The rooms are solemn. One can almost imagine Churchill looking around and expounding in a bellowing voice, as he did in May 1940, "This is the room from which I shall direct the war."
Churchill conducted 115 meetings from the bunker, mostly during the Blitz. England faced a desperate situation indeed.
Members of his Cabinet spent long hours in the top secret headquarters. Higher ranking officials had designated bedrooms (quite spartan) and offices. There were conference rooms, typist rooms, map rooms, and a kitchen where meals were prepared. Even a secret telephone room disguised as Churchill's private bathroom.
Wandering through, the recording device pressed against my ear, it was hard to imagine that officers were directing a war from the claustrophobic low tech bunker. When you think about Churchill, tucked away in a tiny disguised telephone room, having static-filled conversations with Roosevelt, it’s kind of humbling.
En route, you'll see the famous Map Room. It remains exactly as it was left on the day the lights were switched off in 1945.
The Map Room was the beating heart of the bunker. Only 46 people, dubbed the "glamour boys," were allowed access. It was where military information and troop movements were tracked and recorded day and night. It showed the course of Germany's progress and retreat.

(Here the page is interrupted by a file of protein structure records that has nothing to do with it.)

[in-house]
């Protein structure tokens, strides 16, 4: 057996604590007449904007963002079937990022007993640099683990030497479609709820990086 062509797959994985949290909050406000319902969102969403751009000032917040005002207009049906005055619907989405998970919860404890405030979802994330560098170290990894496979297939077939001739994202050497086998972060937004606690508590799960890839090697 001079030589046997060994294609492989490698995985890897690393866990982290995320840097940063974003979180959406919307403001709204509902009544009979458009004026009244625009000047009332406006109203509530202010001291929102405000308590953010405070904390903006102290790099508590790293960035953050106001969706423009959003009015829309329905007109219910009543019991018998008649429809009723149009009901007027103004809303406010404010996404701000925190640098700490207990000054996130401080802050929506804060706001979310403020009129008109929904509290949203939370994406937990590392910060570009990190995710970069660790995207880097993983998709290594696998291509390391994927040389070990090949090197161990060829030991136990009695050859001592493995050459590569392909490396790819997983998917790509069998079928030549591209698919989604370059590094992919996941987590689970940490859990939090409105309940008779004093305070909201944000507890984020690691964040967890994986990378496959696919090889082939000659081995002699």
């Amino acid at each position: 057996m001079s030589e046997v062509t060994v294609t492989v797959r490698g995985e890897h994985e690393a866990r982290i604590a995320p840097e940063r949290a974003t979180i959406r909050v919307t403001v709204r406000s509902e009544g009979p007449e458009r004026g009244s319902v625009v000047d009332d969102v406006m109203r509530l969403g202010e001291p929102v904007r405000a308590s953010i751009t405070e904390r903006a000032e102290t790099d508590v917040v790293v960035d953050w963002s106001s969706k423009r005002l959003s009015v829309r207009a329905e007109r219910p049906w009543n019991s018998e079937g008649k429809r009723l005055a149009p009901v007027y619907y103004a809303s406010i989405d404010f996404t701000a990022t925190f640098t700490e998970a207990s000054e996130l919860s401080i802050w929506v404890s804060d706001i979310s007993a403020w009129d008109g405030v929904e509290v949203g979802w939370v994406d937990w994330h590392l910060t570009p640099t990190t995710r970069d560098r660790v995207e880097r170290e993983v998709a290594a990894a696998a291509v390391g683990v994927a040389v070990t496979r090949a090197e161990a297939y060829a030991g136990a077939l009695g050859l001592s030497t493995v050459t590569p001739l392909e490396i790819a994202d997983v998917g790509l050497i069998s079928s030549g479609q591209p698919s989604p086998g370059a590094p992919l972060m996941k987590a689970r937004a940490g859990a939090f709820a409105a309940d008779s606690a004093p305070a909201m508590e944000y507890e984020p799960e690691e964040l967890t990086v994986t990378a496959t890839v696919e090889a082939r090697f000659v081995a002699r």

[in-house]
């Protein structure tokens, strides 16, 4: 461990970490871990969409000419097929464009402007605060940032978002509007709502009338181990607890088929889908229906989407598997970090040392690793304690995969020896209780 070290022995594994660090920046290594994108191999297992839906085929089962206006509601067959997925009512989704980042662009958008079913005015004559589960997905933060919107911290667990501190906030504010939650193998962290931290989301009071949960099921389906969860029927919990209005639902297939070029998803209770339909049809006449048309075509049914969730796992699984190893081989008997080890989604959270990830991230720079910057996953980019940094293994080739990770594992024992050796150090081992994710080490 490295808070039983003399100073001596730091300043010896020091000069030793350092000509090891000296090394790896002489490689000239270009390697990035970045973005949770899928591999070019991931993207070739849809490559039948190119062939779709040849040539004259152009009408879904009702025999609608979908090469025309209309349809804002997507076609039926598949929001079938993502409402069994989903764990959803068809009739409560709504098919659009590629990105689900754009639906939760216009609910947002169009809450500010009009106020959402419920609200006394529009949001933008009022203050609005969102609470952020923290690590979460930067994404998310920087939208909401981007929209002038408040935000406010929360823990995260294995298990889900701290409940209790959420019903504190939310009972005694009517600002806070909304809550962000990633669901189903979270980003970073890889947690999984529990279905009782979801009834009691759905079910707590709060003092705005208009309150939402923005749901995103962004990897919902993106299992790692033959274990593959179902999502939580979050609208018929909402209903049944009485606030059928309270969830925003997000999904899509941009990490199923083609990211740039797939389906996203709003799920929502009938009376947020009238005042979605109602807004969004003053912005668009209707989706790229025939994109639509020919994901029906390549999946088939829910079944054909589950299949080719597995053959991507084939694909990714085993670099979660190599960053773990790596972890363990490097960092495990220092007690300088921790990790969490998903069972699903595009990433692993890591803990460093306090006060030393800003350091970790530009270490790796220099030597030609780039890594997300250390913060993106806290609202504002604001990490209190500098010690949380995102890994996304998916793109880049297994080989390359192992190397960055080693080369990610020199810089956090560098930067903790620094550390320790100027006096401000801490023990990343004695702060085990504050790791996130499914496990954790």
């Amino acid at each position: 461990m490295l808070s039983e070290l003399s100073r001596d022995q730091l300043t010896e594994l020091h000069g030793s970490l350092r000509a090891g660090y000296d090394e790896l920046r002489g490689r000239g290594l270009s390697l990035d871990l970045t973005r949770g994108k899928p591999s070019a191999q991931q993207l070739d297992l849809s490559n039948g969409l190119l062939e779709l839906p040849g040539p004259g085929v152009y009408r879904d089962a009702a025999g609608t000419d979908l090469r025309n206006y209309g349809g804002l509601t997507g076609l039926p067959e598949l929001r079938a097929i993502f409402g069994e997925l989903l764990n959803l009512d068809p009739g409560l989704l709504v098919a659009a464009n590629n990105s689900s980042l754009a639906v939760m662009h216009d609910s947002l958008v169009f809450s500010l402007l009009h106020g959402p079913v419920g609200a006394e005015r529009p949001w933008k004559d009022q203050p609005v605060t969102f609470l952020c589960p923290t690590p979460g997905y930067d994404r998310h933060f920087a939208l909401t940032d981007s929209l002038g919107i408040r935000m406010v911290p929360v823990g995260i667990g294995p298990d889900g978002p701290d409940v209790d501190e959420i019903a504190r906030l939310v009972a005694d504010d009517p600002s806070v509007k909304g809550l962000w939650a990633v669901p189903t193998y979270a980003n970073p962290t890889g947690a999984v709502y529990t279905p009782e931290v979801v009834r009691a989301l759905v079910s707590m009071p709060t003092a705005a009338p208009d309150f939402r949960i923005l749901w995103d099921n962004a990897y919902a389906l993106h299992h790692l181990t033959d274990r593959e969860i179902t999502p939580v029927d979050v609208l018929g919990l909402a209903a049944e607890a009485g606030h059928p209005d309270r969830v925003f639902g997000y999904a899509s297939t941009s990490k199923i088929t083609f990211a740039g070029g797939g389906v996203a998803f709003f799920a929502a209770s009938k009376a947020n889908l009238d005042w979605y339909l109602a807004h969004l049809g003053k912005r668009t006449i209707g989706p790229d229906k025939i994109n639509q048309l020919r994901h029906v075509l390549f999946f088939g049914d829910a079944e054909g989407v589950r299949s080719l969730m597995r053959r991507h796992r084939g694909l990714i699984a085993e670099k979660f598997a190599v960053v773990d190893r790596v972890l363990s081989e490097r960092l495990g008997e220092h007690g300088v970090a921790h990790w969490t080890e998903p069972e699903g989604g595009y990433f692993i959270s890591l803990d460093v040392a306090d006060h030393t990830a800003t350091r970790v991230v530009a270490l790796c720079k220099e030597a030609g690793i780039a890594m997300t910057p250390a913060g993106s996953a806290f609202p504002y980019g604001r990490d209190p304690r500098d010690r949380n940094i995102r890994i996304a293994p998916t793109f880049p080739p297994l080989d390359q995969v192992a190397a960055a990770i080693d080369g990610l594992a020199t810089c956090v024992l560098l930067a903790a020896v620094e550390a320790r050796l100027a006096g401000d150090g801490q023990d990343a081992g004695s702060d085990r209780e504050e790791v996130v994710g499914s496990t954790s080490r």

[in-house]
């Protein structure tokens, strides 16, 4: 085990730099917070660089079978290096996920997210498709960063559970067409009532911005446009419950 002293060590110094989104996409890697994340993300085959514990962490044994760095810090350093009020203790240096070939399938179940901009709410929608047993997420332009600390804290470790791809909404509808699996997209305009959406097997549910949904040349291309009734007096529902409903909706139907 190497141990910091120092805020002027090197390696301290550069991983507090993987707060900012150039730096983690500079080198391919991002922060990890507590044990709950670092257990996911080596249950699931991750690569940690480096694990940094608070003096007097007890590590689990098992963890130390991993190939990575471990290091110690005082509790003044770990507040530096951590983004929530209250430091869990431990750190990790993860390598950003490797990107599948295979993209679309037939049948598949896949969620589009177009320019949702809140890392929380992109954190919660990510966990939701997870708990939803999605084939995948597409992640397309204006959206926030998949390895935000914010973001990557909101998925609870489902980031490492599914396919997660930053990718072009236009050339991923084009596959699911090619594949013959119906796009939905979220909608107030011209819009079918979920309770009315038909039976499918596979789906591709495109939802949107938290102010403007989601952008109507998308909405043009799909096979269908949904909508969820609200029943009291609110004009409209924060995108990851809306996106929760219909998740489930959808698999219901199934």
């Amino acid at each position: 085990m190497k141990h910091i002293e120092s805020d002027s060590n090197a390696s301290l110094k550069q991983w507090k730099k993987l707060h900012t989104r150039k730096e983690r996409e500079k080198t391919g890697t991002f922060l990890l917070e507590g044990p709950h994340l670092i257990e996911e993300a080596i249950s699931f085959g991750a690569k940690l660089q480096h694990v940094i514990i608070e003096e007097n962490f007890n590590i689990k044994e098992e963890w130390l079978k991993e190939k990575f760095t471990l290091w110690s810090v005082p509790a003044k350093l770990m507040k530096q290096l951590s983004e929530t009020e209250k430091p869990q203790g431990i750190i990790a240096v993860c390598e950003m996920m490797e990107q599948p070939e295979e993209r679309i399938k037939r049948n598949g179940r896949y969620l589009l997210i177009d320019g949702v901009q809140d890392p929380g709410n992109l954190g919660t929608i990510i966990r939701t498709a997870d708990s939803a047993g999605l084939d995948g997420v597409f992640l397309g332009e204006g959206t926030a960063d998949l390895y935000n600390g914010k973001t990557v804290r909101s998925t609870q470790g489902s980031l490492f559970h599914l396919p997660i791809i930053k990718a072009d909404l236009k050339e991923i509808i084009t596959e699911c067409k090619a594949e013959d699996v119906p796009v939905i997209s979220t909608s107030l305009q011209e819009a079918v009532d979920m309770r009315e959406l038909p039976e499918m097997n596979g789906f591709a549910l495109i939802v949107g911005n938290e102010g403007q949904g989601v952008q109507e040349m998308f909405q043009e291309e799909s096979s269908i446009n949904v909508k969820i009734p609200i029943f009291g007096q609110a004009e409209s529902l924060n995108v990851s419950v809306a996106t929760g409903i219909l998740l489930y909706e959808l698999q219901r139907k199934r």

There, officers received the latest news. Then, the information was passed on to “plotters” who would attach pins to wall-sized maps, displaying the latest location of enemies and allies. On the basis of this intelligence, potential courses of military action were assessed and plotted. An officer entered the Map Room "hoping for the best, but fearing the worst."
To prevent confusion, the Map Room had a "beauty chorus" of different colored telephones. White phones were connected to the armed services, red to the outside world, and green to intelligence services. They didn't ring. They just lit up when a call came in.
The War Cabinet Room is where Churchill and his cabinet met, eyeball to eyeball, to fight against the Nazis while the Luftwaffe was bombing the streets of London. Inside the room, the atmosphere was thick with smoke and heated discussion.
This was where Churchill would squabble with Lord Halifax on whether to concede and broker peace. One of Churchill’s great strengths was that he enjoyed the push and pull of politics. He allowed himself "to be challenged, pushing and pushing and pushing, but being prepared to concede when his experts argued back.”
Churchill's chair is recognizable with its high curved back in the center of the U-shaped table. It's placed in front of a world map, with a red communications box in front.
The War Cabinet Room is displayed exactly as it would have looked like before a meeting commenced. With paper and pencil in front of every seat and ashtrays ready for Churchill’s legendary Romeo y Julieta No. 5 cigars.
There are also offices, meeting rooms, work stations, and bedrooms in period decoration. You can't go inside most of them. They're behind glass.
Hallways are narrow and maze-like, so only a few visitors can approach at a time. Churchill had his own office-bedroom where both his daughter and wife sometimes slept. He reputedly kept up his lifelong habit of taking two baths a day, sometimes interviewing someone from his bed or bath.